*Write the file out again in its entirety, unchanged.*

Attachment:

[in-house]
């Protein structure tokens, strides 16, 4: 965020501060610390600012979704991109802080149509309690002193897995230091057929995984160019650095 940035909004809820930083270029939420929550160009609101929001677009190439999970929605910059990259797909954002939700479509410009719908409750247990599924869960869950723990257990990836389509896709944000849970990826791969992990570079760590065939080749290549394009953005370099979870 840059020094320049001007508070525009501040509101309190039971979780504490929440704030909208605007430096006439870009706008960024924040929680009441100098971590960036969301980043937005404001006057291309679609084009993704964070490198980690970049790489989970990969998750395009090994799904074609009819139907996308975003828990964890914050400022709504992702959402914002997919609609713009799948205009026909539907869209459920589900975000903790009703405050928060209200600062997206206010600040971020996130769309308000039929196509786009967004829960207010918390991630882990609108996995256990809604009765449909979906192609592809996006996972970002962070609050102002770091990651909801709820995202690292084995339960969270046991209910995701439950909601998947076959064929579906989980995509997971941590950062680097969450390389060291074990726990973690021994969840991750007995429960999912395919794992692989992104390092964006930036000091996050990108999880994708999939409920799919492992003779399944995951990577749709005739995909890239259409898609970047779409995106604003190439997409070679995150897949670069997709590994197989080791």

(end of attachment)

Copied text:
[in-house]
């Protein structure tokens, strides 16, 4: 965020501060610390600012979704991109802080149509309690002193897995230091057929995984160019650095 940035909004809820930083270029939420929550160009609101929001677009190439999970929605910059990259797909954002939700479509410009719908409750247990599924869960869950723990257990990836389509896709944000849970990826791969992990570079760590065939080749290549394009953005370099979870 840059020094320049001007508070525009501040509101309190039971979780504490929440704030909208605007430096006439870009706008960024924040929680009441100098971590960036969301980043937005404001006057291309679609084009993704964070490198980690970049790489989970990969998750395009090994799904074609009819139907996308975003828990964890914050400022709504992702959402914002997919609609713009799948205009026909539907869209459920589900975000903790009703405050928060209200600062997206206010600040971020996130769309308000039929196509786009967004829960207010918390991630882990609108996995256990809604009765449909979906192609592809996006996972970002962070609050102002770091990651909801709820995202690292084995339960969270046991209910995701439950909601998947076959064929579906989980995509997971941590950062680097969450390389060291074990726990973690021994969840991750007995429960999912395919794992692989992104390092964006930036000091996050990108999880994708999939409920799919492992003779399944995951990577749709005739995909890239259409898609970047779409995106604003190439997409070679995150897949670069997709590994197989080791």